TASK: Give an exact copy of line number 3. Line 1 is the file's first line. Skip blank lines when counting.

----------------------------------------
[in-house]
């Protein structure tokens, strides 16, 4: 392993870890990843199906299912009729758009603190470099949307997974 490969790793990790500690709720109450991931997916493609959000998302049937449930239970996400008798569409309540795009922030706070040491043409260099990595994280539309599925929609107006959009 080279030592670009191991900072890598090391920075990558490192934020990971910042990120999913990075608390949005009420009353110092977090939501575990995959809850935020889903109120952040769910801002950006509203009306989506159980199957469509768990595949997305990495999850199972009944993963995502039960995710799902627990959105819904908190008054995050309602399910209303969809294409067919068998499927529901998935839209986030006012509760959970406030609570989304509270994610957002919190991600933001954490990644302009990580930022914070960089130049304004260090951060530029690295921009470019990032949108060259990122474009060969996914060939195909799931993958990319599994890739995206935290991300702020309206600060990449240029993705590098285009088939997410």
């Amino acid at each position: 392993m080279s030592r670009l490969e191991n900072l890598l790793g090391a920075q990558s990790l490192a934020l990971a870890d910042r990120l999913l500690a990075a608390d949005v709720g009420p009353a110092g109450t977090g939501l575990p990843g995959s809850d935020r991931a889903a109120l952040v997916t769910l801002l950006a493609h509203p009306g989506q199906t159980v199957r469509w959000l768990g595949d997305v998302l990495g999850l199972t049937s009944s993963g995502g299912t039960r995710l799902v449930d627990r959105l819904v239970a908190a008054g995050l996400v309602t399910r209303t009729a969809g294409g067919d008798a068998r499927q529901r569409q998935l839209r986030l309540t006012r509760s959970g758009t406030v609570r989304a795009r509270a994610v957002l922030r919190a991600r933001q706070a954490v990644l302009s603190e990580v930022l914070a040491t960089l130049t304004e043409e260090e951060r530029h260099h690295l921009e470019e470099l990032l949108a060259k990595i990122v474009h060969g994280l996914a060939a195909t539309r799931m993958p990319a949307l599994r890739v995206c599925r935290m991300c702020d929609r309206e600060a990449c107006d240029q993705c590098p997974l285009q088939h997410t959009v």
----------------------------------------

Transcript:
């Amino acid at each position: 392993m080279s030592r670009l490969e191991n900072l890598l790793g090391a920075q990558s990790l490192a934020l990971a870890d910042r990120l999913l500690a990075a608390d949005v709720g009420p009353a110092g109450t977090g939501l575990p990843g995959s809850d935020r991931a889903a109120l952040v997916t769910l801002l950006a493609h509203p009306g989506q199906t159980v199957r469509w959000l768990g595949d997305v998302l990495g999850l199972t049937s009944s993963g995502g299912t039960r995710l799902v449930d627990r959105l819904v239970a908190a008054g995050l996400v309602t399910r209303t009729a969809g294409g067919d008798a068998r499927q529901r569409q998935l839209r986030l309540t006012r509760s959970g758009t406030v609570r989304a795009r509270a994610v957002l922030r919190a991600r933001q706070a954490v990644l302009s603190e990580v930022l914070a040491t960089l130049t304004e043409e260090e951060r530029h260099h690295l921009e470019e470099l990032l949108a060259k990595i990122v474009h060969g994280l996914a060939a195909t539309r799931m993958p990319a949307l599994r890739v995206c599925r935290m991300c702020d929609r309206e600060a990449c107006d240029q993705c590098p997974l285009q088939h997410t959009v």